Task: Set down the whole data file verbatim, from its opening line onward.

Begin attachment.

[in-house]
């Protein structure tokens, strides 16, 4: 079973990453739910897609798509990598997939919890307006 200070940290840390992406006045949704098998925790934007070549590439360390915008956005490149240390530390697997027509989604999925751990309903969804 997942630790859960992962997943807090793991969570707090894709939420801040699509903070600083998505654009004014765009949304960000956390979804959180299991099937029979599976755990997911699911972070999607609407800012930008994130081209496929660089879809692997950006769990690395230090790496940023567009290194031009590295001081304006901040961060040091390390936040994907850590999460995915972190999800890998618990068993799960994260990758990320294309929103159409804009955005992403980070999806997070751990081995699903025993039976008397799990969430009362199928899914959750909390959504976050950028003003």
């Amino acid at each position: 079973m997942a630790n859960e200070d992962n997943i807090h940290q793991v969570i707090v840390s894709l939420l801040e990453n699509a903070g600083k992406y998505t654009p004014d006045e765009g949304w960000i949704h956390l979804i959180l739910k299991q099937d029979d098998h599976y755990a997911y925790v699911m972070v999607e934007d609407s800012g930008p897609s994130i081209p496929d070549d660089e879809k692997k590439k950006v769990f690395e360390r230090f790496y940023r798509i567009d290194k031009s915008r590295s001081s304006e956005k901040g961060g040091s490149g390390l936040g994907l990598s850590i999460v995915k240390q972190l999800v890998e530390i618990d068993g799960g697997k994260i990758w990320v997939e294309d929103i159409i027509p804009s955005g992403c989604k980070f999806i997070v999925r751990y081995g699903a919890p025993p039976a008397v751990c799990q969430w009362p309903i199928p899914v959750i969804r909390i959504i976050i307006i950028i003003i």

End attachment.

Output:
[in-house]
């Protein structure tokens, strides 16, 4: 079973990453739910897609798509990598997939919890307006 200070940290840390992406006045949704098998925790934007070549590439360390915008956005490149240390530390697997027509989604999925751990309903969804 997942630790859960992962997943807090793991969570707090894709939420801040699509903070600083998505654009004014765009949304960000956390979804959180299991099937029979599976755990997911699911972070999607609407800012930008994130081209496929660089879809692997950006769990690395230090790496940023567009290194031009590295001081304006901040961060040091390390936040994907850590999460995915972190999800890998618990068993799960994260990758990320294309929103159409804009955005992403980070999806997070751990081995699903025993039976008397799990969430009362199928899914959750909390959504976050950028003003």
């Amino acid at each position: 079973m997942a630790n859960e200070d992962n997943i807090h940290q793991v969570i707090v840390s894709l939420l801040e990453n699509a903070g600083k992406y998505t654009p004014d006045e765009g949304w960000i949704h956390l979804i959180l739910k299991q099937d029979d098998h599976y755990a997911y925790v699911m972070v999607e934007d609407s800012g930008p897609s994130i081209p496929d070549d660089e879809k692997k590439k950006v769990f690395e360390r230090f790496y940023r798509i567009d290194k031009s915008r590295s001081s304006e956005k901040g961060g040091s490149g390390l936040g994907l990598s850590i999460v995915k240390q972190l999800v890998e530390i618990d068993g799960g697997k994260i990758w990320v997939e294309d929103i159409i027509p804009s955005g992403c989604k980070f999806i997070v999925r751990y081995g699903a919890p025993p039976a008397v751990c799990q969430w009362p309903i199928p899914v959750i969804r909390i959504i976050i307006i950028i003003i």